Kathryn Cua is a coffee addict, news junkie and writer from Westmont, Ill., a little suburb of Chicago. She attends Hinsdale Central high school and is currently trying to make it through her senior year. Some of her weaknesses include Vampire Weekend, puppies, mint chocolate chip ice cream and her knees.
The world of high fashion is often criticized as being inaccessible to people of color. Legendary supermodels Naomi Campbell and Iman called out some of the biggest fashion designers for not including people of color in their campaigns.
A recent lawsuit has been filed against the high-end department store Barney’s for discrimination against shoppers of color, and Oprah Winfrey says a Swiss Boutique refused to let her see an expensive handbag. Some good news, though. The world’s most famous luxury shoe designer has taken a step in the right direction. Christian Louboutin’s newest design is a line of 5 “nude” shoes to match a range of skin tones. Maria Hinojosa talks to Xojane fashion blogger Veronica Marché-Miller about what this means for women of color.
Veronica Marché Miller is an illustrator and writer based in Philadelphia, PA. She runs a freelance illustration business serving women of color and organizations that serve them, and past clients include The Red Pump Project, Sports and the City and Contradiction Dance. Veronica also writes about fashion for xoJane.com, focusing on the fashion industry’s relationship with women of color.
This holiday season, the toymaker Mattel is hoping to boost sales by reaching out to Latina moms. Maria Hinojosa talks about Mattel’s first-ever Spanish-language ad campaign, and a recent Nielsen study that positions Latina moms as a rapidly emerging economic and cultural force.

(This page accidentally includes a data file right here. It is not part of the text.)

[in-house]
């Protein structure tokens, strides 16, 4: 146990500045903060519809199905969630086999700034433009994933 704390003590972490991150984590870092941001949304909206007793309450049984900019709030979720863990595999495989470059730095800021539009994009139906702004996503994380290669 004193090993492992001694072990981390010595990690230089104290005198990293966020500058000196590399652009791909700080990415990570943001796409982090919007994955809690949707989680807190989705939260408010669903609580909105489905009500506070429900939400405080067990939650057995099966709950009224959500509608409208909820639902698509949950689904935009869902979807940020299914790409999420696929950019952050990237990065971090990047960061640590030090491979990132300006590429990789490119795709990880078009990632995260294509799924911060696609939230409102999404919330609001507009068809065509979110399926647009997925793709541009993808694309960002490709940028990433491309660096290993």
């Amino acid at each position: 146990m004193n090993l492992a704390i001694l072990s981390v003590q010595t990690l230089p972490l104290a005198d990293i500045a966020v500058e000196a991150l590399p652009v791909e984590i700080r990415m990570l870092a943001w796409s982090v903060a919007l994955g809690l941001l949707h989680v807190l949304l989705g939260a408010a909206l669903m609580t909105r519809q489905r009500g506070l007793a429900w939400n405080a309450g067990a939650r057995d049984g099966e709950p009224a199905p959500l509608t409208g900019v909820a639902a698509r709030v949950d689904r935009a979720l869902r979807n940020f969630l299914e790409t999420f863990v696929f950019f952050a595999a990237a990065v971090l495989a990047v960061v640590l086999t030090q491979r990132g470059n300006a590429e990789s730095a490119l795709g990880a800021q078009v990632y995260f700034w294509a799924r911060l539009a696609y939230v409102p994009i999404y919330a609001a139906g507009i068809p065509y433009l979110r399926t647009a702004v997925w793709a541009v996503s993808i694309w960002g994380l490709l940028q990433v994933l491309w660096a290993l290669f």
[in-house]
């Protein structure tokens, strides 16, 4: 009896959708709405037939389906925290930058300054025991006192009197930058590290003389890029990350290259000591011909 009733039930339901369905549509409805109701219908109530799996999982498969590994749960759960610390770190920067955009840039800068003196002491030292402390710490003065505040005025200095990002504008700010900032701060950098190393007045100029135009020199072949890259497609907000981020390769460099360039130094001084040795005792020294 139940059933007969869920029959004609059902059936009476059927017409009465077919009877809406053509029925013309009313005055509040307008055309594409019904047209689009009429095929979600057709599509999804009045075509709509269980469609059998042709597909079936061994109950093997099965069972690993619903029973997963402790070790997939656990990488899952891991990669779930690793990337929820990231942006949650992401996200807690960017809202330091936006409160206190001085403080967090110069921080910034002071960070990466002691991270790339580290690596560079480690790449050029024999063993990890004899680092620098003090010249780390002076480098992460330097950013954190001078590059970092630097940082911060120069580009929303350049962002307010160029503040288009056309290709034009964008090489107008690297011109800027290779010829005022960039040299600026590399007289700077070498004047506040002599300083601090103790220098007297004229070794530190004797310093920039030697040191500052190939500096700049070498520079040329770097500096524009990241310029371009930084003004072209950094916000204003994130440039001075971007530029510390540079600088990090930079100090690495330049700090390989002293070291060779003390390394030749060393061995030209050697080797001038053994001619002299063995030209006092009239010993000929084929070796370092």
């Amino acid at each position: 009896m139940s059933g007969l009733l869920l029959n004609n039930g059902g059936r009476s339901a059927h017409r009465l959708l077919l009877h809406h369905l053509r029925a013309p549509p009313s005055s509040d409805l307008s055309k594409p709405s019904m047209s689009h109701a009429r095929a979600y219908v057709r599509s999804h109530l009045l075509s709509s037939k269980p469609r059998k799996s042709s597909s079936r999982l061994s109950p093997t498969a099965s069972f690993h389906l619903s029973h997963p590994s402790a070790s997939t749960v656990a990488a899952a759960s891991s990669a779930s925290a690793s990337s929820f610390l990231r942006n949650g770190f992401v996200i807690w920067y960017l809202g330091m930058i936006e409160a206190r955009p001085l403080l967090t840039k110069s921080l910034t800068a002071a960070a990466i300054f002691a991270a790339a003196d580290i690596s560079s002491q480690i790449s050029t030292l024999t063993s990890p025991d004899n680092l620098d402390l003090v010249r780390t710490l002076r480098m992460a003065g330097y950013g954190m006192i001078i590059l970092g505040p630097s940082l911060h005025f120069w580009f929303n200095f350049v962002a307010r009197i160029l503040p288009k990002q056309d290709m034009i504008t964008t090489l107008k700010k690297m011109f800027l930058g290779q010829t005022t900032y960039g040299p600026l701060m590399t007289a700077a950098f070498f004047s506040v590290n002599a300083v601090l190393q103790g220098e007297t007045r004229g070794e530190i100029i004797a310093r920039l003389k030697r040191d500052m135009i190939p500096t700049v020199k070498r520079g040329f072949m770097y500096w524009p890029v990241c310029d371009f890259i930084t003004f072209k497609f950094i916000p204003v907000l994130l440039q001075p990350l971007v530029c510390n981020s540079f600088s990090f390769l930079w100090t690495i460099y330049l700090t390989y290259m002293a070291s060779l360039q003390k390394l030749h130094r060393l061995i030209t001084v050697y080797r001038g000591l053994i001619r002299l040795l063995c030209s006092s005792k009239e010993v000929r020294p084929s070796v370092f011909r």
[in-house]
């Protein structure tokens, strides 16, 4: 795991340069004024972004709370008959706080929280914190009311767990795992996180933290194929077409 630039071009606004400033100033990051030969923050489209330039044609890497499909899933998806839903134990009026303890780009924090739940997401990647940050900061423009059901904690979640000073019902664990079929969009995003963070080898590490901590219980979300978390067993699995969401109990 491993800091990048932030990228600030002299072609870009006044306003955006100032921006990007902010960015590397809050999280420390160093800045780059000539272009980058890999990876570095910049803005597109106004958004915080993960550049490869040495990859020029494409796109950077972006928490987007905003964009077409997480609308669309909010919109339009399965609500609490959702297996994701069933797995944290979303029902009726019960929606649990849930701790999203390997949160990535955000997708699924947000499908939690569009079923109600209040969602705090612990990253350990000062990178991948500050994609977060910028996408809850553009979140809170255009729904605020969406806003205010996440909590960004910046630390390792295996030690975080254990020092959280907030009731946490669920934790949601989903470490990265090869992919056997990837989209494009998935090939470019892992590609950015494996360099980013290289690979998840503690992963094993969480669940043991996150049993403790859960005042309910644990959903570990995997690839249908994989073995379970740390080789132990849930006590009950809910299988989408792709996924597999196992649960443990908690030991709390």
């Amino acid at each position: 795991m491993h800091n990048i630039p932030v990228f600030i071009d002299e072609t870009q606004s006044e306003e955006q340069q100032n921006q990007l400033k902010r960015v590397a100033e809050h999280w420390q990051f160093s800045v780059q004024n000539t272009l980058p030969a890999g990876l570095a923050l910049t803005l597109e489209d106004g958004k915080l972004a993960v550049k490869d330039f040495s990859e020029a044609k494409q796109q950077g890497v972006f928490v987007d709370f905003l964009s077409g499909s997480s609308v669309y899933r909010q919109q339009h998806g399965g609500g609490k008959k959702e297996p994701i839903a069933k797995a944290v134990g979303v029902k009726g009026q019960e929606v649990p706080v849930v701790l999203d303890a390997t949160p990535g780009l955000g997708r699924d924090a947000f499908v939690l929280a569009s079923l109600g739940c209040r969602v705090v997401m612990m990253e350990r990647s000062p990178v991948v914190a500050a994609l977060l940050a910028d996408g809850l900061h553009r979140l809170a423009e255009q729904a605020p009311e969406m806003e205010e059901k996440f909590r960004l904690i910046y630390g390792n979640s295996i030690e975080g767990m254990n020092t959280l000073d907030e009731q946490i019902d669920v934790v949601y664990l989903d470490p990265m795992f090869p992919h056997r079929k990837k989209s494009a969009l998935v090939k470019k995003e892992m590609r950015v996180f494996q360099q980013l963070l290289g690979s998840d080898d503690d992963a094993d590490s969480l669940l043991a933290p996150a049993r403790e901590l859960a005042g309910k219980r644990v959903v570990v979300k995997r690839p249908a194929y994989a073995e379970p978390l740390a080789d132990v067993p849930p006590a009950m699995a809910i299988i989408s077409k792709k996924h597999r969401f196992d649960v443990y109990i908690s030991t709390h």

Photo courtesy of Flicker (davidd).
Maria Hinojosa talks to Mexican soccer team member Anisa Guajardo and sports and fitness writer Laanna Carrasco about Latinas in sports, and the self-determination it takes to win.
Anisa Guajardo plays soccer for the Boston Breakers as well as the Mexican national soccer team.
Laanna Carrasco is a sports and fitness writer. Her profile of Anisa Guajardo appeared in the most recent issue of Bigger Faster Stronger magazine.
Being bicultural, multicultural, ambicultural…it can get complicated. We want to help out. We’ve teamed up with Latina Magazine’s advice columnist Pauline Campos for a new recurring segment we like to call #LatinoProblems.
Pauline Campos is Latina Magazine’s advice & relationship columnist, Latino USA’s #LatinoProblems advice expert on NPR, editor of the ebook anthology, Strong Like Butterfly, and contributes to various websites. Pauline blogs three times a week at Aspiring Mama (or when she remember to take her Adderall) & is the founder of Girl Body Pride.
The Quinceañera is a rite of passage for many Latinas in Latin America and the U.S., a way to celebrate young womanhood—and to have a real party. In this week’s Sabiduría we hear from Stephanie Owen, a dance choreographer who helps girls become women.